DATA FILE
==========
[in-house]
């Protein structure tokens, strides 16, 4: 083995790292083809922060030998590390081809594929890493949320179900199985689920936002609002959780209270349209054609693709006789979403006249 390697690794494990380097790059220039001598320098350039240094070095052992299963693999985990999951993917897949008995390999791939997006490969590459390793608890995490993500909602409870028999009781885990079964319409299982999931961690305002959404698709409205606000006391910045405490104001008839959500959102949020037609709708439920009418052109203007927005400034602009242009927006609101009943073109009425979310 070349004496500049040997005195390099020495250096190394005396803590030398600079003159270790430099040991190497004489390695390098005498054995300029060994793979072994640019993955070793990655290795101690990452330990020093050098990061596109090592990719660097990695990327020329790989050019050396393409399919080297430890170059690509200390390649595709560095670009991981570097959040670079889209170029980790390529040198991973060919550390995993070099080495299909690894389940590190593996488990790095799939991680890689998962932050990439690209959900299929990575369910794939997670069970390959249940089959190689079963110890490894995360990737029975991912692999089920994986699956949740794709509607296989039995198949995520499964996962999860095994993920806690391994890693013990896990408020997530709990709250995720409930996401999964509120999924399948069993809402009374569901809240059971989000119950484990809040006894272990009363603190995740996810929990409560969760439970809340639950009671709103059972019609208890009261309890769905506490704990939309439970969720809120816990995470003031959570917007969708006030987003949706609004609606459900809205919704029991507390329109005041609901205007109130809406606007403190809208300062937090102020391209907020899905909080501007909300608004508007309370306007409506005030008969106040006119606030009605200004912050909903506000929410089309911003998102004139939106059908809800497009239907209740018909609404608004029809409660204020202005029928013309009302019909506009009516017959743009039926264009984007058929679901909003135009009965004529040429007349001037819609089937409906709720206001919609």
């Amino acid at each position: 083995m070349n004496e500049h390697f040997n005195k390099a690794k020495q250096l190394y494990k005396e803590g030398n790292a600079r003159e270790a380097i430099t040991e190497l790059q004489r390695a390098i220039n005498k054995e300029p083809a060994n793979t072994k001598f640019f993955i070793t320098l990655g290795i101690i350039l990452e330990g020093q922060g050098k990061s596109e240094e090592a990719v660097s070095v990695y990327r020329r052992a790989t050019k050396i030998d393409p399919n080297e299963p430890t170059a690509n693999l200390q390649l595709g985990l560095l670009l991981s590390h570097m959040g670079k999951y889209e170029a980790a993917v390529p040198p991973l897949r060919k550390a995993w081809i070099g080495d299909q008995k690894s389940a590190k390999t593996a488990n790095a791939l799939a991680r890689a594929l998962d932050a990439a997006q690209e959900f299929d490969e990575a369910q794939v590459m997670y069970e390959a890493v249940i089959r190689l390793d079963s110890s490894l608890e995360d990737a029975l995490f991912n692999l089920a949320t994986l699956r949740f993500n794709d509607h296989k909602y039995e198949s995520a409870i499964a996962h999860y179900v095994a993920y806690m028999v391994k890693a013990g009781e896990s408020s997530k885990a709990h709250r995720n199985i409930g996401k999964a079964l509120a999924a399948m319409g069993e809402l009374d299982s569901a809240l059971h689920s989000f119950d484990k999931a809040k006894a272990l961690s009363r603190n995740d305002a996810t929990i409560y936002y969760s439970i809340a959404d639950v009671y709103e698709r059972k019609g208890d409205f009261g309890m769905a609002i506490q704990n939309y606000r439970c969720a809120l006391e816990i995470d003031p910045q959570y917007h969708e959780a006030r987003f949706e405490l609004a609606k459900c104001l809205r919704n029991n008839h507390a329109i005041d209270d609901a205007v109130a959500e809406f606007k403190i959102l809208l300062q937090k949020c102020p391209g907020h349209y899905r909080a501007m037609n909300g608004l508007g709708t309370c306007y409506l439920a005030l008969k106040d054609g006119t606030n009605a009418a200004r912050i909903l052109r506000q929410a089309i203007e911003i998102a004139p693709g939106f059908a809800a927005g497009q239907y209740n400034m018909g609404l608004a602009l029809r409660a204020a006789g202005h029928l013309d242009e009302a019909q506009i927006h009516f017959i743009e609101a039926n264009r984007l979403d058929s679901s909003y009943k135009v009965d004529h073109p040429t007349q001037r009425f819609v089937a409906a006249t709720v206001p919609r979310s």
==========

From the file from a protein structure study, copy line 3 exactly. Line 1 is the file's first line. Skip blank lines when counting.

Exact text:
């Amino acid at each position: 083995m070349n004496e500049h390697f040997n005195k390099a690794k020495q250096l190394y494990k005396e803590g030398n790292a600079r003159e270790a380097i430099t040991e190497l790059q004489r390695a390098i220039n005498k054995e300029p083809a060994n793979t072994k001598f640019f993955i070793t320098l990655g290795i101690i350039l990452e330990g020093q922060g050098k990061s596109e240094e090592a990719v660097s070095v990695y990327r020329r052992a790989t050019k050396i030998d393409p399919n080297e299963p430890t170059a690509n693999l200390q390649l595709g985990l560095l670009l991981s590390h570097m959040g670079k999951y889209e170029a980790a993917v390529p040198p991973l897949r060919k550390a995993w081809i070099g080495d299909q008995k690894s389940a590190k390999t593996a488990n790095a791939l799939a991680r890689a594929l998962d932050a990439a997006q690209e959900f299929d490969e990575a369910q794939v590459m997670y069970e390959a890493v249940i089959r190689l390793d079963s110890s490894l608890e995360d990737a029975l995490f991912n692999l089920a949320t994986l699956r949740f993500n794709d509607h296989k909602y039995e198949s995520a409870i499964a996962h999860y179900v095994a993920y806690m028999v391994k890693a013990g009781e896990s408020s997530k885990a709990h709250r995720n199985i409930g996401k999964a079964l509120a999924a399948m319409g069993e809402l009374d299982s569901a809240l059971h689920s989000f119950d484990k999931a809040k006894a272990l961690s009363r603190n995740d305002a996810t929990i409560y936002y969760s439970i809340a959404d639950v009671y709103e698709r059972k019609g208890d409205f009261g309890m769905a609002i506490q704990n939309y606000r439970c969720a809120l006391e816990i995470d003031p910045q959570y917007h969708e959780a006030r987003f949706e405490l609004a609606k459900c104001l809205r919704n029991n008839h507390a329109i005041d209270d609901a205007v109130a959500e809406f606007k403190i959102l809208l300062q937090k949020c102020p391209g907020h349209y899905r909080a501007m037609n909300g608004l508007g709708t309370c306007y409506l439920a005030l008969k106040d054609g006119t606030n009605a009418a200004r912050i909903l052109r506000q929410a089309i203007e911003i998102a004139p693709g939106f059908a809800a927005g497009q239907y209740n400034m018909g609404l608004a602009l029809r409660a204020a006789g202005h029928l013309d242009e009302a019909q506009i927006h009516f017959i743009e609101a039926n264009r984007l979403d058929s679901s909003y009943k135009v009965d004529h073109p040429t007349q001037r009425f819609v089937a409906a006249t709720v206001p919609r979310s």